US officials said Atiyah abd al-Rahman, a Libyan, was killed in Pakistan in a strike by an unmanned drone on August 22.
The killing will be particularly highly prized by Washington as US strategists would have been concerned about Rahman’s potential influence in Libya’s turmoil following the overthrow of Muammar Gaddafi.
Rahman, in his 40s and from the coastal Libyan town of Misrata, built a reputation in al-Qaida as a thinker, organiser and trusted emissary of the Pakistan-based central leadership to its offshoots.
In particular, he played a key role in managing ties between the core leadership and al-Qaida in Iraq and helped negotiate the formation in 2007 of al-Qaida in the Islamic Maghreb (AQIM) with a group of Algerian Islamist guerrillas.
He was also one of the first al-Qaida leaders to provide a response to the uprisings in the Arab world, urging the group’s supporters to cooperate with the revolts even if the rebellions were not Islamist-inspired.
“It’s immensely important that he’s been killed,” said Anna Murison, who monitors Islamist violence for Exclusive Analysis, a London-based risk consultancy.
She said he was widely trusted throughout the organisation and by Islamists from varied backgrounds.
“Al-Qaida as an idea will live on, but al-Qaida’s core as an organisation looks pretty much finished, as there are so few people who can now move up into those senior ranks,” she said.
She said he was one of only four people in al-Qaida leadership with a global profile in the small but passionate transnational community of violent Islamist militants.
She rates these as al-Qaida’s current leader Ayman al-Zawahri, Egyptian plotter Saif al-Adl, and the other Libyan in al-Qaida’s central leadership, the theologian Abu Yahya al-Libi.
Rahman rose to the number two spot when al-Zawahri took the reins after Osama bin Laden was killed in May in a US raid.
Noman Benotman, a former Libyan Islamist and now an analyst at Britain’s Quilliam think tank, said his death was a heavy blow to al-Qaida as he was its main organiser and manager.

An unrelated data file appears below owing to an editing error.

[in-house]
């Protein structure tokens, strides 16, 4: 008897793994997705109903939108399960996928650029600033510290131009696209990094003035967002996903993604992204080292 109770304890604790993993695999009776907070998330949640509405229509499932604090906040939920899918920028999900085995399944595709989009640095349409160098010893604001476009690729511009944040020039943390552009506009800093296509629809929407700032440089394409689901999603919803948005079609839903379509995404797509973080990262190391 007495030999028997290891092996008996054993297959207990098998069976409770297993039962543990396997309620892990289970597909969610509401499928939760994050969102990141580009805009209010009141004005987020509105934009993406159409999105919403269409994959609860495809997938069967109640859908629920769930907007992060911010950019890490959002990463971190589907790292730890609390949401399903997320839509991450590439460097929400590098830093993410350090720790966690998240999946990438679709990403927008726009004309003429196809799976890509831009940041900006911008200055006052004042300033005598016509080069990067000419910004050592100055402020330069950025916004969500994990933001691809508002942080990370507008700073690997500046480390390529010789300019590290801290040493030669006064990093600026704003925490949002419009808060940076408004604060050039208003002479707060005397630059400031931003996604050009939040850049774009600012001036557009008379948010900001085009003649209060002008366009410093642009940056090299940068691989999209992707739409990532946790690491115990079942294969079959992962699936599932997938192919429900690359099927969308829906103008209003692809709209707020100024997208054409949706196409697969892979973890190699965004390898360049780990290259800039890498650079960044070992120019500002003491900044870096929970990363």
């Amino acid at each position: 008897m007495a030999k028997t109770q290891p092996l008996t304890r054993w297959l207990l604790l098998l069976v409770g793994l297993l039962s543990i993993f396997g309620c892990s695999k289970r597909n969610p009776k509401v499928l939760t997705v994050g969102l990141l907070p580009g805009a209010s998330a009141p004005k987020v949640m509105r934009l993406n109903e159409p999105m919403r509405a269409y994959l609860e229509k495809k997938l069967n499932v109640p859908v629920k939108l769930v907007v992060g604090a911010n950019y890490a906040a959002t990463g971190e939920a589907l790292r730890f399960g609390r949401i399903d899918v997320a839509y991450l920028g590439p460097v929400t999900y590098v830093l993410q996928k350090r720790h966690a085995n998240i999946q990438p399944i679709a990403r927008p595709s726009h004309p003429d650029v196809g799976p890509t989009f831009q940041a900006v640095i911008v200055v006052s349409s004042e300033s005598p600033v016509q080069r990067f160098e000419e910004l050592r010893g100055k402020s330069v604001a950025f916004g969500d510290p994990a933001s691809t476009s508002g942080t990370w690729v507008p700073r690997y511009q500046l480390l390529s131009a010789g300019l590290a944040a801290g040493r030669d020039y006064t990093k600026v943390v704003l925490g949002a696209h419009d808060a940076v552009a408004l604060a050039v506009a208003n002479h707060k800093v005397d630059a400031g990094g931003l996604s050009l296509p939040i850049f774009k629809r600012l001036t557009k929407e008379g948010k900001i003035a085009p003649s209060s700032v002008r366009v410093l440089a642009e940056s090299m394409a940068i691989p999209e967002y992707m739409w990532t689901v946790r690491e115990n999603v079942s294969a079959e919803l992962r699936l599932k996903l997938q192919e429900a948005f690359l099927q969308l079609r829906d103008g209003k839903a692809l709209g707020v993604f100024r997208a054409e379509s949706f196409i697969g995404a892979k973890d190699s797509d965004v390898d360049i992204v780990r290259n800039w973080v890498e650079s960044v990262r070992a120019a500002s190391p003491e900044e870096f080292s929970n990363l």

“This was the one man al-Qaida could not afford to lose,” Benotman said. “He was the CEO of al-Qaida who was at the heart of the management process of al-Qaida worldwide.”
Benotman said that in the last two years he “more or less single-handedly” kept al-Qaida together.
Benotman said Rahman, whose real name was Jamal Ibrahim Ishtawi, was a graduate of the engineering department of Misrata University and left Libya to go to Afghanistan in 1988 and join the Islamist groups then fighting Soviet occupation.
He said Rahman was a personal acquaintance of his but was never a member of the Libyan Islamic Fighting Group, an Islamist guerrilla organisation that waged a failed insurgency to topple Gaddafi in the 1990s of which Benotman was a leader.
Rahman was one of al-Qaida’s earliest members and worked for the anti-Western militant group in Algeria and Mauritania as well as Afghanistan, Benotman said.
In a statement posted on militant online forums on February 23, Rahman acknowledged that the revolutions in Egypt and Tunisia were not the “perfections for which we hoped,” but they were happy occasions nonetheless.
He dismissed the notion that al-Qaida has a “magic wand” to gather large armies and lead the charge to overturn governments and rescue besieged Muslims, according to a translation by the Site Intelligence Group, a US monitoring company.
Rather, he wrote, “al-Qaida is a simple part of the efforts of the jihadi Ummah (nation), so do not think of them to be more than they are. We all should know our abilities and to try to cooperate in goodness, piety and jihad in the Cause of Allah; everyone in his place and with whatever they can and what is suitable to them.”